Holy Relics Chapel, Tarnów Cathedral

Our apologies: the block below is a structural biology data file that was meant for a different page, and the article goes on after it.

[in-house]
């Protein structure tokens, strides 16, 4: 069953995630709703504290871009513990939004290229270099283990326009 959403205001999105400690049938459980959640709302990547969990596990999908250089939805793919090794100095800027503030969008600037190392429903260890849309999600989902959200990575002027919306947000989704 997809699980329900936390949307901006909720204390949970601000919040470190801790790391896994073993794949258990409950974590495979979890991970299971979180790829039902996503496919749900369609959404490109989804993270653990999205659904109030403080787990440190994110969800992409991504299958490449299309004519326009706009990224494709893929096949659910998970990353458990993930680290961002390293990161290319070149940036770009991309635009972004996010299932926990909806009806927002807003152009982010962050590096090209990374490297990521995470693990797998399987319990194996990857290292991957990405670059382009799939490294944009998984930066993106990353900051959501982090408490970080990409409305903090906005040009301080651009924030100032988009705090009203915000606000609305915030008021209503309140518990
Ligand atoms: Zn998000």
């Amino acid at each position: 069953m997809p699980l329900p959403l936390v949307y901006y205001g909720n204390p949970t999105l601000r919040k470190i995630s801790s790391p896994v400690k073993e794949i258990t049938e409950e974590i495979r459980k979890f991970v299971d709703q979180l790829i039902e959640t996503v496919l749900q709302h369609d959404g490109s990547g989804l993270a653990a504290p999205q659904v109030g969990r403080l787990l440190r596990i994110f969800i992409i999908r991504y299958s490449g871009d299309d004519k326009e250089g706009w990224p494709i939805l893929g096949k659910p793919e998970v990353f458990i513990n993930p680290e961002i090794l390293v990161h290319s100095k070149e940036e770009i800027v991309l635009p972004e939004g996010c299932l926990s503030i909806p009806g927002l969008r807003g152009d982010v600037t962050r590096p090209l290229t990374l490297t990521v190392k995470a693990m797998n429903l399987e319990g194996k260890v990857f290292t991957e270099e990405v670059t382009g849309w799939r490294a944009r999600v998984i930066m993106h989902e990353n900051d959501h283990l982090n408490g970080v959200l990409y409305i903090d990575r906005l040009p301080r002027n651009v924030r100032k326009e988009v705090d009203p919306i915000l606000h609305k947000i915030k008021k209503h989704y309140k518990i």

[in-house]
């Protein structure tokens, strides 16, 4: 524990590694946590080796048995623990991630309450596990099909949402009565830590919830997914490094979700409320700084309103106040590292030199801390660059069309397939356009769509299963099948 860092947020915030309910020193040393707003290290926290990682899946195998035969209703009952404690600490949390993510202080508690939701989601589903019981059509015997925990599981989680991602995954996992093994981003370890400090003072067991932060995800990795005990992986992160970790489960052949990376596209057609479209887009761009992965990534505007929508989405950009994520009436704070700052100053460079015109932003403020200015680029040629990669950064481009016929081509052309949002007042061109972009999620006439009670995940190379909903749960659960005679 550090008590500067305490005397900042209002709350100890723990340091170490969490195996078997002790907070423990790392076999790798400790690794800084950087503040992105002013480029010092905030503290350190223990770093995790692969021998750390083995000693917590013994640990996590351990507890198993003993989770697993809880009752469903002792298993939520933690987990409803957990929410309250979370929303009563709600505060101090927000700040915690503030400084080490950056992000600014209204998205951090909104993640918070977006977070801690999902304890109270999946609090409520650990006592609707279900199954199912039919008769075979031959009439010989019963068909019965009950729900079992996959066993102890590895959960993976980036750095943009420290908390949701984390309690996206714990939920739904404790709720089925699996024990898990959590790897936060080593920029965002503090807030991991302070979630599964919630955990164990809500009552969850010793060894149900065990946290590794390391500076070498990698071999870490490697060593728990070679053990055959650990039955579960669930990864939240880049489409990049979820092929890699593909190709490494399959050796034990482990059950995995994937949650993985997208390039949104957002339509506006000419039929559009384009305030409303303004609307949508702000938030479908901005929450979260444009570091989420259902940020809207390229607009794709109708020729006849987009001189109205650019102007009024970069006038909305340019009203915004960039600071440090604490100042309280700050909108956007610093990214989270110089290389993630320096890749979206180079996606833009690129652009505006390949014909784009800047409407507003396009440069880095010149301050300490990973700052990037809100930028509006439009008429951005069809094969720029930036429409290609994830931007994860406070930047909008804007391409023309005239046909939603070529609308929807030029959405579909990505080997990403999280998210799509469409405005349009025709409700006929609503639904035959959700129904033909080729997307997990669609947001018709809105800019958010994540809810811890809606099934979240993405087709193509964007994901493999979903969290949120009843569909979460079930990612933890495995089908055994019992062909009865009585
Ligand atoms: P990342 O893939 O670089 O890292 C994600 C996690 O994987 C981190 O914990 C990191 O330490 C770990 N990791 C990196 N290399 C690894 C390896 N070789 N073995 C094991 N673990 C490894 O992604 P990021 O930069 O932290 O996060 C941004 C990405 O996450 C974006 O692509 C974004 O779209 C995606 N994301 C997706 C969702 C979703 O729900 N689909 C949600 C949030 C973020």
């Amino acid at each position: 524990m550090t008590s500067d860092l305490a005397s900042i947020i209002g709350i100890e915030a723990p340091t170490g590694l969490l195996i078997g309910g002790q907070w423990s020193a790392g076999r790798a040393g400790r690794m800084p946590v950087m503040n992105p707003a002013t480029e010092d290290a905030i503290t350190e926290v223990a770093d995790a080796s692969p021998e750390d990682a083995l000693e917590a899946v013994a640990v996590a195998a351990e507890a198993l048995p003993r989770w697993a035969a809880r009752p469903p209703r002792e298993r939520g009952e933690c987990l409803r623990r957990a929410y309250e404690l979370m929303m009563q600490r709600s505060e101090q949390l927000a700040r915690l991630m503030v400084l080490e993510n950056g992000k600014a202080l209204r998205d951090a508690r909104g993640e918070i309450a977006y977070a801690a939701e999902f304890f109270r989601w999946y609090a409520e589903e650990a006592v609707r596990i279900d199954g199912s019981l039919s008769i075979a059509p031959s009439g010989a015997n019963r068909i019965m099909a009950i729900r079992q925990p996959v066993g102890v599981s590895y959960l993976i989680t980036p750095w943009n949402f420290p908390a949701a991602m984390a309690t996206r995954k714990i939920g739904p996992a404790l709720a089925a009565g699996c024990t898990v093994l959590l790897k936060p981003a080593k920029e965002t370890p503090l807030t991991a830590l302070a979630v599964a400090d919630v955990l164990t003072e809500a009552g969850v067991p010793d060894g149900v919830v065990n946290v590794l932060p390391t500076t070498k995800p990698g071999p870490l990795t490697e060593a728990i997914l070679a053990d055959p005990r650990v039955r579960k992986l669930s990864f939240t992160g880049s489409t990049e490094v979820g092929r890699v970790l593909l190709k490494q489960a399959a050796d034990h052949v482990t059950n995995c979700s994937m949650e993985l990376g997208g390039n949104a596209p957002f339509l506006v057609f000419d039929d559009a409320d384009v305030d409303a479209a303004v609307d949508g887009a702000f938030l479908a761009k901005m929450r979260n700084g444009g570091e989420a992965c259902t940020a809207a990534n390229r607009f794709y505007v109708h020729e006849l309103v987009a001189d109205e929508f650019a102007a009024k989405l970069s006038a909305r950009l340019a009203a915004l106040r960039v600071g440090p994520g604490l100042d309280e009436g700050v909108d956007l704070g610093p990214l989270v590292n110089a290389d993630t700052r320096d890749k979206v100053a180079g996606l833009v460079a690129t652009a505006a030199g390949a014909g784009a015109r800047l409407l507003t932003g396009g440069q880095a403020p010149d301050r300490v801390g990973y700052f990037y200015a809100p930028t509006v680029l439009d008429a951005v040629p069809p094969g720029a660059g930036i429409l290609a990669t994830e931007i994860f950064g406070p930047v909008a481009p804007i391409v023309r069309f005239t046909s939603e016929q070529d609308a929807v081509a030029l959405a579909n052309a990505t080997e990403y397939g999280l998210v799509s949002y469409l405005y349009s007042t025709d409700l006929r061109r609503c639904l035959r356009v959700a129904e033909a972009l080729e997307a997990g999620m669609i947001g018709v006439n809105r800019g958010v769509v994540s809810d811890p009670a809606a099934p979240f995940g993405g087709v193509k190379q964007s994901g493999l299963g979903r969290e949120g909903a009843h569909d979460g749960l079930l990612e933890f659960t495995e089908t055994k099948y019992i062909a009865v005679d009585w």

The Tarnów Cathedral of the Nativity of the Blessed Virgin Mary has been very closely linked to the history of the city since its foundation. It was a parish church at first, became a collegiate church in 1400 and a cathedral when the Tarnów diocese was established in 1786. It received the honorary title of a minor basilica in 1972 by bull of Pope Paul VI. As of 2006, the Cathedral has borne the name of the Sanctuary of Our Lady of Sorrows. The church kept growing larger as its importance grew. The oldest part, erected most likely immediately after the establishment of the city, is currently the main nave. Refurbishments came in the 19th century. The first one involved combining side chapels into a single file both on the northern and on the southern sides. The church acquired three naves as a result. The current appearance came about during the second refurbishment towards the end of the 19th century. It involved extending the chancel and raising the tower to its present height. All of it was done in the neo-Gothic style fashionable at the time. The interior can be accessed from Cathedral Square through the south vestibule. The vestibule features a monument commemorating the 2000 years of Christianity and historical epitaphs, a 17th-century stoup, a stained glass window with the Adoration of the Three Kings from 1894 and a former 16th-century metal door placed on the back of the bronze door. The southern portal is an excellent work of art in the Gothic and Renaissance style, with elaborate ornamental and figural sculpture. It was made after 1511 and is modelled on a woodcut by Albrecht Dürer from the same year. Two coats of arms: Leliwa and Szternberg, commemorate grandparents of Hetman Jan Tarnowski (1488–1561), i.e., Jan of Tarnów and his wife Elżbieta of Šternberk in Moravia, founders of the Tarnów collegiate church. The nave of the cathedral was created by merging a few older chapels. Fragments of the Gothic and Renaissance polychromes of 1514–1526 in the former chapel of Our Lady of the Scapular depict scenes related to Virgin Mary (Annunciation, Nativity of Jesus, Adoration of the Three Kings, Presentation in the Temple) and to the Passion (Captivity, Judgment of Caiaphas and Flagellation). This is also where the entrance to the crypt with the tin sarcophagi of Duke Janusz Ostrogski and his wife Zuzanna is located. On the west wall of the nave is a statue of Barbara Tarnowska, née Tęczyńska (d. 1521), the first wife of Hetman Jan Tarnowski, made by the Italian sculptor Giovanni Maria Padovano after 1536. It is a unique masterpiece of Renaissance tomb sculpture in Europe. The statue was made of sandstone with red marble used as well. It was founded by Hetman Tarnowski. The figure of the deceased Barbara is of particular interest to the historians. It is described as ‘the most beautiful Renaissance figural sculpture in Poland’ or even ‘one of the most beautiful female sculptures of the Renaissance in Europe’. The neo-Gothic choir site comes from 1897. Two stone figures on the balustrade were made by a Krakow sculptor Zygmunt Langman (1924). They depict St. Cecilia, a martyr from the first centuries, patroness of singing and church music, and Pope St. Gregory the Great, reformer of the chant called Gregorian after his name. The Neo-Baroque side altars come from the 19th century.